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A Thilashin (Burmese: သီလရှင်, pronounced: [θìla̰ʃɪ̀ɴ], "possessor of morality", from Pali sīla) is a Burmese Buddhist female lay renunciant. They are often mistakenly referred to as "nuns" (bhikkhu), but are closest to samaneri "novitiates".

Thilashin during alms round in Yangon, Myanmar (Burma).

Like the Mae ji of neighbouring Thailand and the dasa sil mata of Sri Lanka, thilashin occupy a position somewhere between that of an ordinary lay follower and an ordained monastic. However,they are treated more favourably than mae ji, being able to receive training, practice meditation and sit for the same qualification examinations as the monks.

Thilashins observe the ten precepts and can be recognized by their pink robes, shaven head, orange or brown shawl and metal alms bowl. Thilashins would also go out on alms round on uposatha days and receive uncooked rice or money.

Thilashins are addressed with the honorifics "sayale" (Burmese: ဆရာလေး, [sʰəjàlé] "little teacher"), and "daw" (ဒေါ်, [dɔ̀]). These are used as honorifics to the Buddhist name given.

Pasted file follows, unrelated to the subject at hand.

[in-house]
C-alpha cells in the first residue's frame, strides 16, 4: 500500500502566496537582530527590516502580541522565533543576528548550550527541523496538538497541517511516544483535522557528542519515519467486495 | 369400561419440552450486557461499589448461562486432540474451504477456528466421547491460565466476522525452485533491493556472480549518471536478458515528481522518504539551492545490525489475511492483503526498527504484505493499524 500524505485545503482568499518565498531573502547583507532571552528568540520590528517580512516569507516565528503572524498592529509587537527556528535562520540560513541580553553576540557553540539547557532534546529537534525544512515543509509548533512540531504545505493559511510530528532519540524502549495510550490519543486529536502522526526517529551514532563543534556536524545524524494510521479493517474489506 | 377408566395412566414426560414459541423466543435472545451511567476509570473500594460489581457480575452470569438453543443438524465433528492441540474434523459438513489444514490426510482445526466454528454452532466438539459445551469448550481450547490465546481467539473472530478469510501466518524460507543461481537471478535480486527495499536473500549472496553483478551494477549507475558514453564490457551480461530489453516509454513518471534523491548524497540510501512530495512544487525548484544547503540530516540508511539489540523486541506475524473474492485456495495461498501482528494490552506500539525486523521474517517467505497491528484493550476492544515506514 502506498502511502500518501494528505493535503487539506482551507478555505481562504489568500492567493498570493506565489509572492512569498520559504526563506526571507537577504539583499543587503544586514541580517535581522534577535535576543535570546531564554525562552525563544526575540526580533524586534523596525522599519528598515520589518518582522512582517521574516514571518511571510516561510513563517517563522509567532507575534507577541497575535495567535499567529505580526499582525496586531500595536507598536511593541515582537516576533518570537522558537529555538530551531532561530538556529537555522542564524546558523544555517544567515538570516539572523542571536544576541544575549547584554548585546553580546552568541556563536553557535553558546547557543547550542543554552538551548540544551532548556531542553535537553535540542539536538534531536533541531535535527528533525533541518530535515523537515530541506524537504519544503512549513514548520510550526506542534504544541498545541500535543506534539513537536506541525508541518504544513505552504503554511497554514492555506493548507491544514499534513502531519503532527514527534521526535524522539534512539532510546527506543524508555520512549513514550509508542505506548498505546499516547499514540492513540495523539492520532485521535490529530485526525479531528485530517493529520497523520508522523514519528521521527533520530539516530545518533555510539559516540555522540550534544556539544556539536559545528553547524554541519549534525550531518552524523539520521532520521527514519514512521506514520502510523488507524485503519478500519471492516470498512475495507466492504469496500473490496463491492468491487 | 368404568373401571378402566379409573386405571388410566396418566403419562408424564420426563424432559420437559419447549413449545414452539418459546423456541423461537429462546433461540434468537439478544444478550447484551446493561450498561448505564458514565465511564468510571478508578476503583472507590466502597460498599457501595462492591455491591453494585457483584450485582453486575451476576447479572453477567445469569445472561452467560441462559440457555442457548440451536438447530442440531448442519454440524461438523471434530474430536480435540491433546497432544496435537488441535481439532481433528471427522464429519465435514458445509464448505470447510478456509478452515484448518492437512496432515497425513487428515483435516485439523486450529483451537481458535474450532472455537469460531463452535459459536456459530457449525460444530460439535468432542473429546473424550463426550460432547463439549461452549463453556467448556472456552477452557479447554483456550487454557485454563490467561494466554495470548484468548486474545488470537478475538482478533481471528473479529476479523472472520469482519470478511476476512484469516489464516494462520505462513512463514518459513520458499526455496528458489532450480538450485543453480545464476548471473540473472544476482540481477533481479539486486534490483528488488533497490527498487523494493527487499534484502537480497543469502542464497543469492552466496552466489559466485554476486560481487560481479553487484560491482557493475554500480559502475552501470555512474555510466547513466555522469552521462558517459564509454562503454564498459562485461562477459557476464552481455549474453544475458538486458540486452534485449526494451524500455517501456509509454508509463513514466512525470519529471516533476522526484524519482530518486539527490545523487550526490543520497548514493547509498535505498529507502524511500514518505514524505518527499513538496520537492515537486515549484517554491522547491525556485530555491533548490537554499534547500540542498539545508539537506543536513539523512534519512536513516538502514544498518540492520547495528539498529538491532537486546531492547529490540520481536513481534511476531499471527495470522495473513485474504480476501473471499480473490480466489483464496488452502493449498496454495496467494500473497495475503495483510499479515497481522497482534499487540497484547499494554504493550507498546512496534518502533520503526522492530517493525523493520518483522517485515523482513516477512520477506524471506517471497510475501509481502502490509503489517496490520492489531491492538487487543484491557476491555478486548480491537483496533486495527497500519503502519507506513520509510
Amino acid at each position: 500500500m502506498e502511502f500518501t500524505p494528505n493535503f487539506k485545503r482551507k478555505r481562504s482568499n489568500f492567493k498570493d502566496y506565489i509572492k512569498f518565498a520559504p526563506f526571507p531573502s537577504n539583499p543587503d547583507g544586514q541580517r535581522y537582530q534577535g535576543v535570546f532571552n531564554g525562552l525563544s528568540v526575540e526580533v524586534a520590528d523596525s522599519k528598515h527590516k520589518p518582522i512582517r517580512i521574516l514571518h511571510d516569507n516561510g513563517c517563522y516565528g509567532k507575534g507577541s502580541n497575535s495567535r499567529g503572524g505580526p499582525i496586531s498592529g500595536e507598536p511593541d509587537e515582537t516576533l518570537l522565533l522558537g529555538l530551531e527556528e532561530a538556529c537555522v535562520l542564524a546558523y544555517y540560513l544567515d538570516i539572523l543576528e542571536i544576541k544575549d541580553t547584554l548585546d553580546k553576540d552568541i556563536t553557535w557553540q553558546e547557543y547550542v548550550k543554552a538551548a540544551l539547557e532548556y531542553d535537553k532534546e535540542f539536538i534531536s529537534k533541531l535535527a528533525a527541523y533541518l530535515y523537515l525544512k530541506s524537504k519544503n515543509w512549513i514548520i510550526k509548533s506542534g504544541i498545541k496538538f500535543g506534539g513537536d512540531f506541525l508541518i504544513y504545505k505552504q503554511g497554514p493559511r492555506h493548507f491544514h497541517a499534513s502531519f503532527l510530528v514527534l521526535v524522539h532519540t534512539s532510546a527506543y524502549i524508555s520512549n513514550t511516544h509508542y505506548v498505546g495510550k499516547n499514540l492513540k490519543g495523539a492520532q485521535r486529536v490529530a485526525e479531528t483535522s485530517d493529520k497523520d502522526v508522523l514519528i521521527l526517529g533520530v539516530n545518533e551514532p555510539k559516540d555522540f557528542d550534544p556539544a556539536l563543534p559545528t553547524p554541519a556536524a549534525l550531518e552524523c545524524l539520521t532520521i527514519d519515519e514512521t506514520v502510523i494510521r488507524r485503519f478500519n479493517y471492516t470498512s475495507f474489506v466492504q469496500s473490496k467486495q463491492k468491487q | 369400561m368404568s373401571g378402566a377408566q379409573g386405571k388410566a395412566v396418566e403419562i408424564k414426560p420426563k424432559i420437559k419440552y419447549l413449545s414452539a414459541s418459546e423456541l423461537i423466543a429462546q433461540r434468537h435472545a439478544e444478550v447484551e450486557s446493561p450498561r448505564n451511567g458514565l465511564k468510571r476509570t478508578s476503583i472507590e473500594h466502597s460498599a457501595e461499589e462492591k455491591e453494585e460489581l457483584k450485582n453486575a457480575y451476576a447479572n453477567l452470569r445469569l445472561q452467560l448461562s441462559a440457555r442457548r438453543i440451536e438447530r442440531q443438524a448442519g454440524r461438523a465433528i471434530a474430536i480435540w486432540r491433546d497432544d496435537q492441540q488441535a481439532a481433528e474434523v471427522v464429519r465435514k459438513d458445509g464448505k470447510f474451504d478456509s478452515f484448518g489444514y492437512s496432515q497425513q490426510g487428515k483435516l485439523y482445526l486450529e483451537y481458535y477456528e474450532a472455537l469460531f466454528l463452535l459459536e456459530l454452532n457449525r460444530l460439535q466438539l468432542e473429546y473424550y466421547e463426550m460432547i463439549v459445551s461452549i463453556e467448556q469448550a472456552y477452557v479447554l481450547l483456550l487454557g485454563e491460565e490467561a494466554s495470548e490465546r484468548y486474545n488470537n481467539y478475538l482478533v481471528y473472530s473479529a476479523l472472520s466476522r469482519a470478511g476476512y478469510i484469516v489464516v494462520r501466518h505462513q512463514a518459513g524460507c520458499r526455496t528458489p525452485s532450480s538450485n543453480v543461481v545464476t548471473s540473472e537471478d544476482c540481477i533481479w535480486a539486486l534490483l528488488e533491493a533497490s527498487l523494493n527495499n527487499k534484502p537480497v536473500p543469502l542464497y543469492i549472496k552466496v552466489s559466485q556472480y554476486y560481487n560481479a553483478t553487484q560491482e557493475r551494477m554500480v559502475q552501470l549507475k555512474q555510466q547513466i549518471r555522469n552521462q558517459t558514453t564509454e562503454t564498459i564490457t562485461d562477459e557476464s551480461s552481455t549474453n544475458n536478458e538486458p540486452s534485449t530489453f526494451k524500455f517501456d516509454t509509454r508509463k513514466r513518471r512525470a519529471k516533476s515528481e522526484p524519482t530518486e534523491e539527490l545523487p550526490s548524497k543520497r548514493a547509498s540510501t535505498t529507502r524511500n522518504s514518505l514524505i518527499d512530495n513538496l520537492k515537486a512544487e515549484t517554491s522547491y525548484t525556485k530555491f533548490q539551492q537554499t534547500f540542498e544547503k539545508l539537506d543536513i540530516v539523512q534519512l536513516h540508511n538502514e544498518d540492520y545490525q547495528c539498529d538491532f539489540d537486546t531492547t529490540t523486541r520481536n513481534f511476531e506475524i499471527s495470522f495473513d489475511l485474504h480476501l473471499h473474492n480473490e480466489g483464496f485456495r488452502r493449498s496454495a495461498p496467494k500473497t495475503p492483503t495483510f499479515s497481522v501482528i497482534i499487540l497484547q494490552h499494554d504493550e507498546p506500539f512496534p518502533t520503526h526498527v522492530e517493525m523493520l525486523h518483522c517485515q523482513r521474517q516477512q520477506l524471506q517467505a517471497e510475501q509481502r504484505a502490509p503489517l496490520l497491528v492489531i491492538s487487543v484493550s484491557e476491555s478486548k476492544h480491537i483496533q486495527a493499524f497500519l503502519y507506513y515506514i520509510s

Thilashins can reside in either separate quarters or in segregated monasteries. They do not have to look after the monks, but may help cook if required. Although ranked lower than the monks, they are not subservient to them.


Thilashins are not ordained members of the sangha.[1] The bhikkhuni lineage of Theravada Buddhism died out, and for various technical and social reasons was therefore permanently absent, leaving the lay practice of living as a thilashin the only option for women who wish to renounce in Burma. As a result, in many respects the lifestyle of thilashins resembles that of an ordained bhikkhuni, even to the extent of making a daily alms-round.

There have been efforts by some thilashins to reinstate the bhikkhuni lineage, although there are reservations from the government and general populace. A new Theravada bhikknuni sangha was first convened in 1996 and since then many more have taken the full vows. However, in Burma thilashins remain the only monastic option for women at this time.

External links[edit]


  1. ^ The Buddhist world of Southeast Asia By Donald K. Swearer